Alcoholism in the United Kingdom

Alcoholism in the United Kingdom

Alcoholism is a serious problem in the UK. It results in thousands of unnecessary deaths each year and untold misery for alcoholics and their families. On average, it is estimated that the lives of five other people will be harmed when one individual becomes addicted to alcohol. This would indicate that most people living in the UK will be affected in some way by alcohol abuse. People are now consuming more alcohol than they ever did in past. This suggests that alcohol problems will affect even more people in the future.

Alcohol Statistics for the UK

Alcohol abuse is a significant problem in the UK. Around 38 percent of men and 29 percent of women in England regularly drink above the recommended safe limits of consumption. In 2008 alone, there were 6,769 deaths in England as a result of alcohol abuse. The consumption of alcohol in the UK has more than doubled since the 1950s. A higher proportion of people now drink at home than ever before. According to an article in the USA Today, the UK National Health Service (NHS) is currently spending 2.7 billion pounds (US$4.4 billion) on treating alcohol-related problems. This puts a strain on the health service, because it uses up so much of the available resources.

Drinking Culture in the UK

Drinking has been always been a popular pastime in the UK. For centuries, pubs have been a place where communities gather together to share stories and to unwind after work. Session drinking is quite popular. This is where pub goers spend many hours in a bar. They may drink many units, but it is spread out over a long period of time so they do not become too intoxicated. This type of alcohol consumption can still be dangerous, because of the number of units that people are ingesting. In recent years there has been a worrying increase in the amount of binge drinking in the UK.

Binge Drinking in the UK

The Daily Mail estimates that one out of every four people in the UK fall under the term binge drinker. These are people of all ages who consume a large amount of alcohol within a short period of time. The usual motive for engaging in this type of high-risk behavior is that people want to enjoy the effects of inebriation. Binge drinking is considered the most dangerous form of alcohol consumption because:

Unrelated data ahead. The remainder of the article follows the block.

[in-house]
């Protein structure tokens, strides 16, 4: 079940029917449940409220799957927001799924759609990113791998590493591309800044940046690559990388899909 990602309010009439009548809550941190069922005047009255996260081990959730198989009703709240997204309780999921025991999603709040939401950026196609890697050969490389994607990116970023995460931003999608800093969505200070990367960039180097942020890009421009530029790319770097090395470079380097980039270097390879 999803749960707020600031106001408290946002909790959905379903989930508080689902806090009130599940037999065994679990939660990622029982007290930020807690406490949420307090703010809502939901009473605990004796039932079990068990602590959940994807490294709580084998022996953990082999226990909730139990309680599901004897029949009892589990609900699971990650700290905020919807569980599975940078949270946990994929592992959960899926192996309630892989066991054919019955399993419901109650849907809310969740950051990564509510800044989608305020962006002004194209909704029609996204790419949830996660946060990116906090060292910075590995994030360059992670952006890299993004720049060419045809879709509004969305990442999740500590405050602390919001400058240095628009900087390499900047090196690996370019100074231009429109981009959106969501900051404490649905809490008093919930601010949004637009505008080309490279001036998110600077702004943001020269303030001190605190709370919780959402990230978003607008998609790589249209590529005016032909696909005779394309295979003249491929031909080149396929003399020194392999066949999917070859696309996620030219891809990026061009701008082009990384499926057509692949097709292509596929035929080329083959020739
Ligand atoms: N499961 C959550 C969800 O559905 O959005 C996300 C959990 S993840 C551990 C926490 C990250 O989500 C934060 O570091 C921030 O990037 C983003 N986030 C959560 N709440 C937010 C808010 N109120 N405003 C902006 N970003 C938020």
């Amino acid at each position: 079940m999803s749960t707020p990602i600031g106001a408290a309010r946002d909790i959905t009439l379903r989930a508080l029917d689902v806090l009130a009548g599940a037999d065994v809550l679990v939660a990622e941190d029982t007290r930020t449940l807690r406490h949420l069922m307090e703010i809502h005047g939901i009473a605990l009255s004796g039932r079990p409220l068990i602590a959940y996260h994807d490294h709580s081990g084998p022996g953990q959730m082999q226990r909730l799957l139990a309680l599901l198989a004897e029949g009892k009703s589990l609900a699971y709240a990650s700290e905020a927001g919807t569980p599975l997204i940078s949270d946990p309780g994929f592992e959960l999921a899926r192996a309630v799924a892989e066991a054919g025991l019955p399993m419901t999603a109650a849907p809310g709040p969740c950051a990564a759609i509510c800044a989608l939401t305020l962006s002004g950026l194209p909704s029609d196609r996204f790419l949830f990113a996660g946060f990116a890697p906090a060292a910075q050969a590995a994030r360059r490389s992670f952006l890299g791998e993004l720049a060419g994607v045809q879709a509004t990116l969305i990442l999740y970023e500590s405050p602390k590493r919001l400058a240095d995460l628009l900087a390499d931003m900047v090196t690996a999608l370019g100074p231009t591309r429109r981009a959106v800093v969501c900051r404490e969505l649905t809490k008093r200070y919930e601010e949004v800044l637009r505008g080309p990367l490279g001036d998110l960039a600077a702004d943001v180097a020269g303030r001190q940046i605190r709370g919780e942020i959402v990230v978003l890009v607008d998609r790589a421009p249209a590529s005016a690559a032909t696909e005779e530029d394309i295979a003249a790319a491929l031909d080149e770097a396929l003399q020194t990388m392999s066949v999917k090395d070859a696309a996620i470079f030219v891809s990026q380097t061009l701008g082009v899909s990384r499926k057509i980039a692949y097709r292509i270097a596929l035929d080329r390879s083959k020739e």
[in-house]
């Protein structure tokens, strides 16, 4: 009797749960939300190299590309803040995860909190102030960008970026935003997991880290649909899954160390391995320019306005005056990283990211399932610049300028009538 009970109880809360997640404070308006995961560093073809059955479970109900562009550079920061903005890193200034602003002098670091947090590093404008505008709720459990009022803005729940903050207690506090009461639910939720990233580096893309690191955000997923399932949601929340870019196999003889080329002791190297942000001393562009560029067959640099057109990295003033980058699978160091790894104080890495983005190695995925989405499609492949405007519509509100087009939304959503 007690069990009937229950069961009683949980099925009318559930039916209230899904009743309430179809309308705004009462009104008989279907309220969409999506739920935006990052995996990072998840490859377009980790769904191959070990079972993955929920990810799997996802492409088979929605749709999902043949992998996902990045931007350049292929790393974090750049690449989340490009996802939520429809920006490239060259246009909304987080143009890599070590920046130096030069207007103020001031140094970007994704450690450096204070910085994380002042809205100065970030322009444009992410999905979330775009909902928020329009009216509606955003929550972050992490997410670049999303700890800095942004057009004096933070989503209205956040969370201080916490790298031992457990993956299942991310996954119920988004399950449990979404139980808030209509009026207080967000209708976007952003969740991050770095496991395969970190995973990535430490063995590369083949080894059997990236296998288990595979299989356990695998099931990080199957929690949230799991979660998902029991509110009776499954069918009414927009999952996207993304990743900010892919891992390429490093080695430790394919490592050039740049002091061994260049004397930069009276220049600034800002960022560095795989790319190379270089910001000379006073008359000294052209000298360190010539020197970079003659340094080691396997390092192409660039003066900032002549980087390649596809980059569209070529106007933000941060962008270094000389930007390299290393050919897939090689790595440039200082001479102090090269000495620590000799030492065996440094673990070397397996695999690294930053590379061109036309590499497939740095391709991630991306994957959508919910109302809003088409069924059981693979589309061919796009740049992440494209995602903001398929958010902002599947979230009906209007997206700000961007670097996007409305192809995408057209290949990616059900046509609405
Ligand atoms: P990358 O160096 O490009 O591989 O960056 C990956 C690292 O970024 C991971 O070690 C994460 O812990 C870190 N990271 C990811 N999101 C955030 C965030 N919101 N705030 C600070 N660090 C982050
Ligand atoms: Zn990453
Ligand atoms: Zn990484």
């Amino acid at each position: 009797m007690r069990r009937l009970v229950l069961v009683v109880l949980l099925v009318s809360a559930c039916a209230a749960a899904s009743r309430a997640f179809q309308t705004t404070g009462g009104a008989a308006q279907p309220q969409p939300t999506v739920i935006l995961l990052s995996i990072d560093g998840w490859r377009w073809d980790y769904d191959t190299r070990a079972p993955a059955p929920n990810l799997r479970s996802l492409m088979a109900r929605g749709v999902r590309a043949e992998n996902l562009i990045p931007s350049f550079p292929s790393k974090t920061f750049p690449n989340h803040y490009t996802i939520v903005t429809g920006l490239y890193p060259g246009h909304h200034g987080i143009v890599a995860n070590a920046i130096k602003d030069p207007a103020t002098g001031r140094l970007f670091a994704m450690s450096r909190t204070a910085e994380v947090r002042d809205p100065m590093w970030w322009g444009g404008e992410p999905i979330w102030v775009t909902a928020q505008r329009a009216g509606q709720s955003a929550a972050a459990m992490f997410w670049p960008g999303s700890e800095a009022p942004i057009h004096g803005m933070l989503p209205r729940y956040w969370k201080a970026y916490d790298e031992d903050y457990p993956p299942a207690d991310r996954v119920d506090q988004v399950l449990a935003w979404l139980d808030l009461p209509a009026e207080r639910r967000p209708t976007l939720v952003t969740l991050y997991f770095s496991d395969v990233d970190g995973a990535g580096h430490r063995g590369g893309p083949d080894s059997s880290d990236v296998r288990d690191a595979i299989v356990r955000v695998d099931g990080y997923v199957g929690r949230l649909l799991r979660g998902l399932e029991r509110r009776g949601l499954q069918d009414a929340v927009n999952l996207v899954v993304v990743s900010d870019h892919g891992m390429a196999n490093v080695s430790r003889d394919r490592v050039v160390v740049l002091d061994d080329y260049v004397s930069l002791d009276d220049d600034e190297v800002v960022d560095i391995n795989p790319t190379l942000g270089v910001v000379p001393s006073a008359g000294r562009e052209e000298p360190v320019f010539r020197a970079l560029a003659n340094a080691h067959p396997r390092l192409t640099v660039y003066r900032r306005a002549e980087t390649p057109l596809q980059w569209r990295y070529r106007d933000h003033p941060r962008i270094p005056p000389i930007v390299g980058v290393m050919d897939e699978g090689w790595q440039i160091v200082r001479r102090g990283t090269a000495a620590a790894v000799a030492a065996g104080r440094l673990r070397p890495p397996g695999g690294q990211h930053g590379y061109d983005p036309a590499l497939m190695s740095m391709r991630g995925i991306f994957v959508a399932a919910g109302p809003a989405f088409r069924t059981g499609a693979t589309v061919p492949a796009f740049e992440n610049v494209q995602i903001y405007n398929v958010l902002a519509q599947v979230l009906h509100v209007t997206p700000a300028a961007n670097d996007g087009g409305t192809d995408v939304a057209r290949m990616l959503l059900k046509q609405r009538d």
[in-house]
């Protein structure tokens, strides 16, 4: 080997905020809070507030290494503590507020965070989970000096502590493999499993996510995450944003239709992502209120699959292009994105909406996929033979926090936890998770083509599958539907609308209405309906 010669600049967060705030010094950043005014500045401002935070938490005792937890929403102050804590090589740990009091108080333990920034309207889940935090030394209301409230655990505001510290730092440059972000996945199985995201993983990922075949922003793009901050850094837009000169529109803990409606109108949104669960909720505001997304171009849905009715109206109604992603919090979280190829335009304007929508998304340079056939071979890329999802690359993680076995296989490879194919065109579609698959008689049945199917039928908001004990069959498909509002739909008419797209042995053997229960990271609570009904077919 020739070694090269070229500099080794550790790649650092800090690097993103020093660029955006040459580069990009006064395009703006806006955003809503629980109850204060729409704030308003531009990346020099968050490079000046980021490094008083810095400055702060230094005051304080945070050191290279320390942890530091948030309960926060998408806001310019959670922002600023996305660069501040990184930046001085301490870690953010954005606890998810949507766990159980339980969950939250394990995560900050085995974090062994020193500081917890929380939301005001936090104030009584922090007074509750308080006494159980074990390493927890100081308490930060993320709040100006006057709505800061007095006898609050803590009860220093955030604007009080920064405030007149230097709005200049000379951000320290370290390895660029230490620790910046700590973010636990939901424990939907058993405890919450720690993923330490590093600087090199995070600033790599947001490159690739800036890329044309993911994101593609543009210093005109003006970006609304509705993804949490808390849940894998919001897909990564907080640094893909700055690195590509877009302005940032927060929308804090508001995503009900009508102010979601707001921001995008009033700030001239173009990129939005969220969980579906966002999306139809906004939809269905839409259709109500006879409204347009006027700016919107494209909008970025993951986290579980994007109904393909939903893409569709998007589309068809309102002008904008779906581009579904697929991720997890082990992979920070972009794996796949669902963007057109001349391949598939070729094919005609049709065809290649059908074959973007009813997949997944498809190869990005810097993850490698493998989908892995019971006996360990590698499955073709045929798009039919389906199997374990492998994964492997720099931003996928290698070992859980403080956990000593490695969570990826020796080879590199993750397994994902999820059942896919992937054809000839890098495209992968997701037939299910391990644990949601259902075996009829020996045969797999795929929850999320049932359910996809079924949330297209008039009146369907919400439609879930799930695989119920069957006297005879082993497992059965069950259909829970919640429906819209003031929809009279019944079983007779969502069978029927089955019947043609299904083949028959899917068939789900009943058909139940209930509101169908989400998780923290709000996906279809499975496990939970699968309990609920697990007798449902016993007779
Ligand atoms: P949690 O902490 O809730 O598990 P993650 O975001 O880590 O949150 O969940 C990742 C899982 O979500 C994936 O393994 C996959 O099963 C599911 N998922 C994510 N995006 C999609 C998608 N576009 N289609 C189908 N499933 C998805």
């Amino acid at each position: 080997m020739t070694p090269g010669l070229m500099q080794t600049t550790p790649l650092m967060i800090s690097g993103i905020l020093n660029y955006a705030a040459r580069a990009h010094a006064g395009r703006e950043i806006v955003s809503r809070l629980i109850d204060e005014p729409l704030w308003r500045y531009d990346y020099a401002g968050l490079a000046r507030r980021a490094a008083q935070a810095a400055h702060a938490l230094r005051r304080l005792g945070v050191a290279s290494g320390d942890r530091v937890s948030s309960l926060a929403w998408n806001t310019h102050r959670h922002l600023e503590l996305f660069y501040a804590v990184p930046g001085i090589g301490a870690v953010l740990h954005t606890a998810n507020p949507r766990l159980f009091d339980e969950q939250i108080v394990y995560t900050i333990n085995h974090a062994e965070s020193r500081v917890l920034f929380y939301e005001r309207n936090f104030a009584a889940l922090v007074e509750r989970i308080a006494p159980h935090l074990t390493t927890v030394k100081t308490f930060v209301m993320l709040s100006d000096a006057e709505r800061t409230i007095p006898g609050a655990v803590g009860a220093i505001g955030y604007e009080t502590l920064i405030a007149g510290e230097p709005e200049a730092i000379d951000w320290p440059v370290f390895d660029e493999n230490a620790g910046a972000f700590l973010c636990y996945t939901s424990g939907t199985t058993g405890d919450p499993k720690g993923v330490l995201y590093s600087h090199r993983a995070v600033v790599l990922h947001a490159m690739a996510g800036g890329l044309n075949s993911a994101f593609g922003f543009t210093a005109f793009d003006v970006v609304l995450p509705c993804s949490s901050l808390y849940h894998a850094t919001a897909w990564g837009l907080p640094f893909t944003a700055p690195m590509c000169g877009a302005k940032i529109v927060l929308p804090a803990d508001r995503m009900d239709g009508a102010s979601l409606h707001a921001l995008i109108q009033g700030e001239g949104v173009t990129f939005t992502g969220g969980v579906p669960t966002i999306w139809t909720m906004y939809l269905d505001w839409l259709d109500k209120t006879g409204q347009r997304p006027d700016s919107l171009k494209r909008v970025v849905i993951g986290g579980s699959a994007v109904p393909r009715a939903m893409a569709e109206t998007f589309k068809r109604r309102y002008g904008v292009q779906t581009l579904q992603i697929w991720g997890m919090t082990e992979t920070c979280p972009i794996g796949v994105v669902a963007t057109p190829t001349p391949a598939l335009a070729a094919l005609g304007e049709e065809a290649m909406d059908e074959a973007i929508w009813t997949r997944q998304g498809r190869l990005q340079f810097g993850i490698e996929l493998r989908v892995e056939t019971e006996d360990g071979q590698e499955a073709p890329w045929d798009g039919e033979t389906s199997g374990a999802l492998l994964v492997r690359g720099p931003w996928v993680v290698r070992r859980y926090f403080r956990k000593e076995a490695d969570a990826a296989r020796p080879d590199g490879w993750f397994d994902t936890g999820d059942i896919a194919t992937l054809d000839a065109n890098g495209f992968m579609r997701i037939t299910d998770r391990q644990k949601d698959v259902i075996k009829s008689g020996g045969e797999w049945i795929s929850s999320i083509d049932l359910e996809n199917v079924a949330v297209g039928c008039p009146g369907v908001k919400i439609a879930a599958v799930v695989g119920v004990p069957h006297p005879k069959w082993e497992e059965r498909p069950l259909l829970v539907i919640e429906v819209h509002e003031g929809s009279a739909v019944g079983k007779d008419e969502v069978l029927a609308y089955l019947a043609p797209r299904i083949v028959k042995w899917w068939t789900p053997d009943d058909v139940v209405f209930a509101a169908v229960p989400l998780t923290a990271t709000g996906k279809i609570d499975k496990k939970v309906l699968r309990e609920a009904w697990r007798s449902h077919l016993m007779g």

* There is higher risk that people who binge drink will develop alcoholism. This is because such individuals are not drinking to be sociable. They just like the way that alcohol makes them feel. This can lead to the faulty thinking of, if this much makes me feel good, then drinking more will make me feel even better.
* This style of drinking causes a great deal of damage to organs of the body. People do not have to drink heavily for long before they develop alcoholic liver disease and other problems.
* Binge drinking can easily lead to alcohol poisoning. This is because drinking too much in a short period of time raises blood alcohol concentration to dangerous levels. Many people have died as a result of consuming too much alcohol in a short period of time.
* This type of drinking can lead to blackouts. This means that the person will have no memory of things that happened the night before. People who experience blackouts suffer a great deal of stress, because they are unable to remember their actions. There are many instances of people who committed crimes but were unable to remember doing so the next day.
* There is a high incidence of people committing suicide while intoxicated. This is because they are more likely to do things on the spur of the moment, and their ability to reason is compromised.
* Those people who drink in this way are more likely to become a victim of crime. They are also more likely to commit crimes.
* When people are inebriated, they are more likely to have accidents.

Underage Drinking in the UK

In 2008 the British Medical Association reached the worrying conclusion that not only was the number of underage drinkers increasing, but that they were also drinking more. Part of the blame for this was attributed to the popularity of alcopops, alcoholic beverages that taste more like soft drinks. It is believed that as much as one-third of children aged between 11 and 15 years old regularly consume alcohol. It is obvious that not enough is being done to tackle this problem. It is well known that those who use alcohol at an early age are far more likely to develop alcohol problems in the future.

Treatment of Alcoholism in the UK

These are some of the treatment options available for people dealing with alcohol problems in the UK:

* Drinkline is a service that offers advice for anyone with a drinking problem. It is also available for those who are worried about somebody else’s alcohol consumption. The operators can offer practical advice for how to deal with this type of problem. They can be contacted on 0800 917 8282. This is a free phone number, and the service operates from 9:00 a.m. to 11:00 p.m. Monday to Friday.
* Alcoholics Anonymous is a popular choice for people seeking help with escaping their drinking problems. Most towns will have a selection of meetings available each day. The UK phone number for this group is 0845 7697 555.
* Alcohol Focus Scotland provides help and advice for people living in this part of the UK.
* Groups such as the Foundation 66 (formerly known as Alcohol Recovery Project) and Turning Point provide different programs that can help people escape their addiction and build a great life in recovery.